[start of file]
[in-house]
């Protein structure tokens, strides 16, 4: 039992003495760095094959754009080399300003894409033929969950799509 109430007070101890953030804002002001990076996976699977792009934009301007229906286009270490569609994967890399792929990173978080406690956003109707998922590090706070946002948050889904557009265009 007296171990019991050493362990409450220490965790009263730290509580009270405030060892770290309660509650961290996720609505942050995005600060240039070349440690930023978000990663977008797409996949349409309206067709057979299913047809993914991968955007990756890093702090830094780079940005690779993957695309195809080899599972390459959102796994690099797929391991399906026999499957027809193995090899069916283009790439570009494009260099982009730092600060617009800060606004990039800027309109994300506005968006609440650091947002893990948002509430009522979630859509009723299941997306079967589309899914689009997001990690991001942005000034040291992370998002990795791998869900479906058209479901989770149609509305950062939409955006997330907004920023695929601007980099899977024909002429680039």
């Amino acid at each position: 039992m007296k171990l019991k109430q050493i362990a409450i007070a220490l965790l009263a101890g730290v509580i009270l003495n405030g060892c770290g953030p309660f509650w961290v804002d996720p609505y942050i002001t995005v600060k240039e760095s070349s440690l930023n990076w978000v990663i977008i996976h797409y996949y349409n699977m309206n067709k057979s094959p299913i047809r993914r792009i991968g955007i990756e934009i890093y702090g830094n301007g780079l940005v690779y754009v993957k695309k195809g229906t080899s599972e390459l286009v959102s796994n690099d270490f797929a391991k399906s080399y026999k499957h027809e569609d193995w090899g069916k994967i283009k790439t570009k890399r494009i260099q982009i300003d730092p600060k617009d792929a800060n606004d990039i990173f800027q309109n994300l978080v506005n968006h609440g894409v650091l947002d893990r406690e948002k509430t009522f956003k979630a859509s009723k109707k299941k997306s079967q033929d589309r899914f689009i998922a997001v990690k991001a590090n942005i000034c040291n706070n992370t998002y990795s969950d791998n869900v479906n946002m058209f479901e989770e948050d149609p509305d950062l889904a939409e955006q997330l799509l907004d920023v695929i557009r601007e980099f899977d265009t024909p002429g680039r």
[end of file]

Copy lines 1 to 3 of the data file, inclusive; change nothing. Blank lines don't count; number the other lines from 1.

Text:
[in-house]
């Protein structure tokens, strides 16, 4: 039992003495760095094959754009080399300003894409033929969950799509 109430007070101890953030804002002001990076996976699977792009934009301007229906286009270490569609994967890399792929990173978080406690956003109707998922590090706070946002948050889904557009265009 007296171990019991050493362990409450220490965790009263730290509580009270405030060892770290309660509650961290996720609505942050995005600060240039070349440690930023978000990663977008797409996949349409309206067709057979299913047809993914991968955007990756890093702090830094780079940005690779993957695309195809080899599972390459959102796994690099797929391991399906026999499957027809193995090899069916283009790439570009494009260099982009730092600060617009800060606004990039800027309109994300506005968006609440650091947002893990948002509430009522979630859509009723299941997306079967589309899914689009997001990690991001942005000034040291992370998002990795791998869900479906058209479901989770149609509305950062939409955006997330907004920023695929601007980099899977024909002429680039």
């Amino acid at each position: 039992m007296k171990l019991k109430q050493i362990a409450i007070a220490l965790l009263a101890g730290v509580i009270l003495n405030g060892c770290g953030p309660f509650w961290v804002d996720p609505y942050i002001t995005v600060k240039e760095s070349s440690l930023n990076w978000v990663i977008i996976h797409y996949y349409n699977m309206n067709k057979s094959p299913i047809r993914r792009i991968g955007i990756e934009i890093y702090g830094n301007g780079l940005v690779y754009v993957k695309k195809g229906t080899s599972e390459l286009v959102s796994n690099d270490f797929a391991k399906s080399y026999k499957h027809e569609d193995w090899g069916k994967i283009k790439t570009k890399r494009i260099q982009i300003d730092p600060k617009d792929a800060n606004d990039i990173f800027q309109n994300l978080v506005n968006h609440g894409v650091l947002d893990r406690e948002k509430t009522f956003k979630a859509s009723k109707k299941k997306s079967q033929d589309r899914f689009i998922a997001v990690k991001a590090n942005i000034c040291n706070n992370t998002y990795s969950d791998n869900v479906n946002m058209f479901e989770e948050d149609p509305d950062l889904a939409e955006q997330l799509l907004d920023v695929i557009r601007e980099f899977d265009t024909p002429g680039r």